Ricarda Huch Facts
Ricarda Huch (1864-1947), German novelist, poet, and cultural historian, won renown as a talented writer in several genres.
Ricarda Huch was born in Brunswick (Braunschweig) on Aug. 18, 1864, the daughter of a merchant. She became the first female student admitted to the University of Zurich at a time when women could not study at any German university; she obtained her doctorate in history in 1892. The next years she spent working first as a librarian in Zurich and later as a schoolteacher in Bremen. Her Swiss experiences she later described in a charming book of memoirs, Frühling in der Schweiz (1938).
Huch's first creative phase (1890-1900) is marked by several volumes of lyrical poetry written in neoromantic style: Gedichte (1891) and Neue Gedichte (1907), both later issued under the title Liebeslyrik (1913). Their central theme is that of her love for her cousin Richard Huch, whom she married in 1907 after divorcing her first husband, an Italian dentist, Ermanno Ceconi. Her second marriage lasted only 3 years.
Huch's first novel was a highly romantic book on which her early fame rested: Erinnerrungen von Ludolf Ursleu dem Jüngeren (1892). Aus der Triumphgasse (1902) mixes realistic and romantic elements in describing the slum districts of Trieste. But her basic theme, the will to live, finds expression here and in her next novel, Vita somnium breve (1903).
Huch won prominence during the years 1902 to 1910 as a master of the historical novel. Best known are two brilliant works dealing with the romantic period in German history: Blütezeit der Romantik (1899) and Ausbreitung und Verfall der Romantik (1902). Several of her books from this period center on the theme of the unification of Italy in the 19th century: Die Geschichten von Garibaldi (1906-1907), Die Verteidigung Roms (1906), and Der Kampf um Rom (1907). Later she turned to the historical works that assure her a lasting place in the history of German letters: Her trilogy, Deutsche Geschichte (1912-1949), deals respectively with Germany during the Thirty Years War, the Reformation, and the collapse of the Holy Roman Empire. Lighter works include a successful series of novellen (short tales) and a psychological detective novel, Der Fall Daruga (1917).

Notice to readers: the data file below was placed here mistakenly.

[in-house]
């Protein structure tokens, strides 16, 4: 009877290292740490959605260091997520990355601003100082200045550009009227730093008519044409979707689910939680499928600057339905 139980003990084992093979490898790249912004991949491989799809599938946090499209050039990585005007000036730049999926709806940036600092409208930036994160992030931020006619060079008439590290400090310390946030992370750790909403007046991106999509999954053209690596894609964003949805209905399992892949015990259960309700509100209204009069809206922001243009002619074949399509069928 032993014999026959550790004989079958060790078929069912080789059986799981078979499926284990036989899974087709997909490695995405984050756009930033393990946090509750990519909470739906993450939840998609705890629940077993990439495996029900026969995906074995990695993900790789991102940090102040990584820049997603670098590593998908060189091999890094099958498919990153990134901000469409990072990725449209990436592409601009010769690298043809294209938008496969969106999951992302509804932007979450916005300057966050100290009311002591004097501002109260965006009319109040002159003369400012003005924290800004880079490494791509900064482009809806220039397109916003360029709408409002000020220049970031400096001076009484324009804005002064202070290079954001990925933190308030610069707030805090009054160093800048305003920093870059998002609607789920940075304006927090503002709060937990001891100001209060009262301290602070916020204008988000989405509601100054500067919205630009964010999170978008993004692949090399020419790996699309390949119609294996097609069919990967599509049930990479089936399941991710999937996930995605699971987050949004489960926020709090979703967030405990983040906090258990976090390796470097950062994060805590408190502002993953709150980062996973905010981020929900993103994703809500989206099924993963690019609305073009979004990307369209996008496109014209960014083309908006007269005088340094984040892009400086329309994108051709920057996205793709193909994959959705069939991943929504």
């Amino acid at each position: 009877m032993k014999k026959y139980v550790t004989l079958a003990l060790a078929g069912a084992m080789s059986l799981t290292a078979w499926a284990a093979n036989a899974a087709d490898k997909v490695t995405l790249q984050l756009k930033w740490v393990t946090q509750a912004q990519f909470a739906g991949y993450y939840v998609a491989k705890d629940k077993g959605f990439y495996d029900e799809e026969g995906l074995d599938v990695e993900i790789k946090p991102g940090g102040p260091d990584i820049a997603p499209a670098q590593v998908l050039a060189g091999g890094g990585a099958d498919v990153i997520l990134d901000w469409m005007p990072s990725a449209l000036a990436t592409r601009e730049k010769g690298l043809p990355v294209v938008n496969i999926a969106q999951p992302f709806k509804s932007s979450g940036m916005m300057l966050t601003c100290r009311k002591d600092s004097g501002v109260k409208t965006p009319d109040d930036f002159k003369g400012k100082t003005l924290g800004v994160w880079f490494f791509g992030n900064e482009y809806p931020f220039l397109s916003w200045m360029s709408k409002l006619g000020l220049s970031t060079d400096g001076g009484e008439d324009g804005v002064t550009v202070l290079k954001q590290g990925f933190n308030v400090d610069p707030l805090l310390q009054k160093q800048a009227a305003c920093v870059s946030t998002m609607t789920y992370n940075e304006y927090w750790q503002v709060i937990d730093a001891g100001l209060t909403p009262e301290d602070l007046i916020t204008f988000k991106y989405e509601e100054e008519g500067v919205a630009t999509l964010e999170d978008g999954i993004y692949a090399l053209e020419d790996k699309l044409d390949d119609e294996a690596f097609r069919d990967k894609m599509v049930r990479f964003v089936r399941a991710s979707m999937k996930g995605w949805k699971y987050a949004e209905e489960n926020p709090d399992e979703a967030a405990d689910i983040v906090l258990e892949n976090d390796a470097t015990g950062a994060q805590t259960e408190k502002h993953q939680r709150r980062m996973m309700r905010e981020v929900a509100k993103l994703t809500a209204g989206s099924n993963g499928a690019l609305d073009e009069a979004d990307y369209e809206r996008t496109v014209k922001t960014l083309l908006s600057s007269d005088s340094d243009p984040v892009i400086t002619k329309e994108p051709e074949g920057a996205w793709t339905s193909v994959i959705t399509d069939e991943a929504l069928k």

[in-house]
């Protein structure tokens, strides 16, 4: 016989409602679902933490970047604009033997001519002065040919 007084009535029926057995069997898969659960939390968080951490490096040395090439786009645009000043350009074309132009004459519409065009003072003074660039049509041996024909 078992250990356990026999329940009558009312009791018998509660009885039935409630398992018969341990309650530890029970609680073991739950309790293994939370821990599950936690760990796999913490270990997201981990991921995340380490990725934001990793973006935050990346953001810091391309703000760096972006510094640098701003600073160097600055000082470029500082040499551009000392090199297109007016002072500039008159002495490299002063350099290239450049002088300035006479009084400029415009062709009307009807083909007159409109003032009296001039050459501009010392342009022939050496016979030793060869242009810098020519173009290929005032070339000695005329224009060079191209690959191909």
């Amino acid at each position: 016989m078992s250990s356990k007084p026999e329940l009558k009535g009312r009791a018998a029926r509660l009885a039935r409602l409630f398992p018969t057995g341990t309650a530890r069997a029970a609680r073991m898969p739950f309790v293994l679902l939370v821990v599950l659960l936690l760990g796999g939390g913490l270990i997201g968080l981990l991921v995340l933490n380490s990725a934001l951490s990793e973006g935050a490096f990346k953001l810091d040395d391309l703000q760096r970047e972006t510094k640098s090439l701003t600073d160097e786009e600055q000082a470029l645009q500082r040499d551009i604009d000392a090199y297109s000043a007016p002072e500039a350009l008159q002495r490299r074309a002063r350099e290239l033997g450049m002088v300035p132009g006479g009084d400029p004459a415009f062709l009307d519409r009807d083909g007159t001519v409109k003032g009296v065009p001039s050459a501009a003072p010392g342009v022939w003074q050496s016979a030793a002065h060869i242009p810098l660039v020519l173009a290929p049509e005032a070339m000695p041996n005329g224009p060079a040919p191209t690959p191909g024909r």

At the time of Hitler's rise to power in Germany the writer was one of her country's most respected members of the Preussische Dichterakademie (Academy of Prussian Writers). However, in protest to Hitler's dictatorship, she refused to join the newly founded Nazi Academy of Writers.
The numerous honors awarded to Huch included appointment as honorary senator of the University of Munich (1924), the Goethe Prize of Frankfurt (1931), and an honorary doctorate at the University of Jena (1946). She died while visiting in Frankfurt am Main on Nov. 17, 1947.
Further Reading on Ricarda Huch
Material on Ricarda Huch in English is scarce. For her place in German Literature see J. G. Robertson, A History of German Literature (rev. ed. 1947); H. Boeschenstein, The German Novel, 1934-44 (1949); and Ronald Gray, The German Tradition in Literature, 1871-1945 (1965).